City To Honor Edward Silberman For Water Quality Legacy
July 11, 2012
Next week the City of Golden Valley will honor Edward Silberman, a resident who strived for better water management practices and improved water quality for all of us.
The City will unveil a memorial plaque for Silberman during a dedication ceremony Thursday, July 19, 2:30 pm, at Schaper Park, 631 Ottawa Ave N. Schaper Park is an important location in Silberman’s legacy, with several features that provide flood control and protect the water quality of neighboring Sweeney Lake and Bassett Creek.
Leadership And Commitment
Golden Valley and regions beyond owe a debt of gratitude to Silberman, whose leadership and commitment unified professionals and citizens in the quest for improved flood control and water quality.
From 1973–2000, Silberman represented Golden Valley on the Bassett Creek Watershed Management Commission (BCWMC), where he was instrumental in developing long-term storm water management solutions.
“He was forthright and insightful,” says Pat Schutrop, who was the recording administrator for BCWMC when Silberman was commissioner. “As the watershed commissioner representing Golden Valley, he was committed, genuine, and an ethically respected person.”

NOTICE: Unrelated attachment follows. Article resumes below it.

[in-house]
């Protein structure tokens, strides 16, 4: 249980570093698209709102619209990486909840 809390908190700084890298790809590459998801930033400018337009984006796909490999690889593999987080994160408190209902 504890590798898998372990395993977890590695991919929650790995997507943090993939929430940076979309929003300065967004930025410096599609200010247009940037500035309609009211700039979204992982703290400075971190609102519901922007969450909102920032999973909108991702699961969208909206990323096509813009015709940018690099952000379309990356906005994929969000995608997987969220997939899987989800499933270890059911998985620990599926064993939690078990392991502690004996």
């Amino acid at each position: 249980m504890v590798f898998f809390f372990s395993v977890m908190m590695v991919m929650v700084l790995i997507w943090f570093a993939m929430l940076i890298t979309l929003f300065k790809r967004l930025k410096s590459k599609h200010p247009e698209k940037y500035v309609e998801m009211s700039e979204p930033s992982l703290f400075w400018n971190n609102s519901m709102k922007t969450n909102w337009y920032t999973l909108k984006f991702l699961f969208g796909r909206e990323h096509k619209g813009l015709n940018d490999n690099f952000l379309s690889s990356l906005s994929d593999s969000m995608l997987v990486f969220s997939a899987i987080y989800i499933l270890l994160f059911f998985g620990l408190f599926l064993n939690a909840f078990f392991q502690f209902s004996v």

Silberman’s water management solutions included a major flood control project that reduced damages by $1 million per year, implementation of some of Minnesota’s first water quality treatment facilities, and promotion of measures to preserve the natural setting and aesthetics in watershed projects. Silberman also championed public involvement in the decision-making process, successfully melding bureaucratic and public input on such projects.
His passion for engineering and hydrology fueled a 40-year civic career following his active duty with the US Army and Army Corps of Engineers during WWII. As co-developer and later director of the University of Minnesota’s St Anthony Falls Laboratory from 1946–1974, he harnessed the power of the Mississippi River.
During that time Silberman also taught and mentored future engineers at the University of Minnesota, retiring as a full professor in 1981 and continuing as an adjunct professor until 1988. As professor emeritus, he mentored graduate students on a weekly basis until months before his death in 2011 at age 97.
Without storm water management practices championed by pioneers like Silberman, flooding and polluted lakes and streams would be the norm rather than the exception. His work ethic and depth of commitment to the environment make him a true community leader and inspire others to continue his legacy.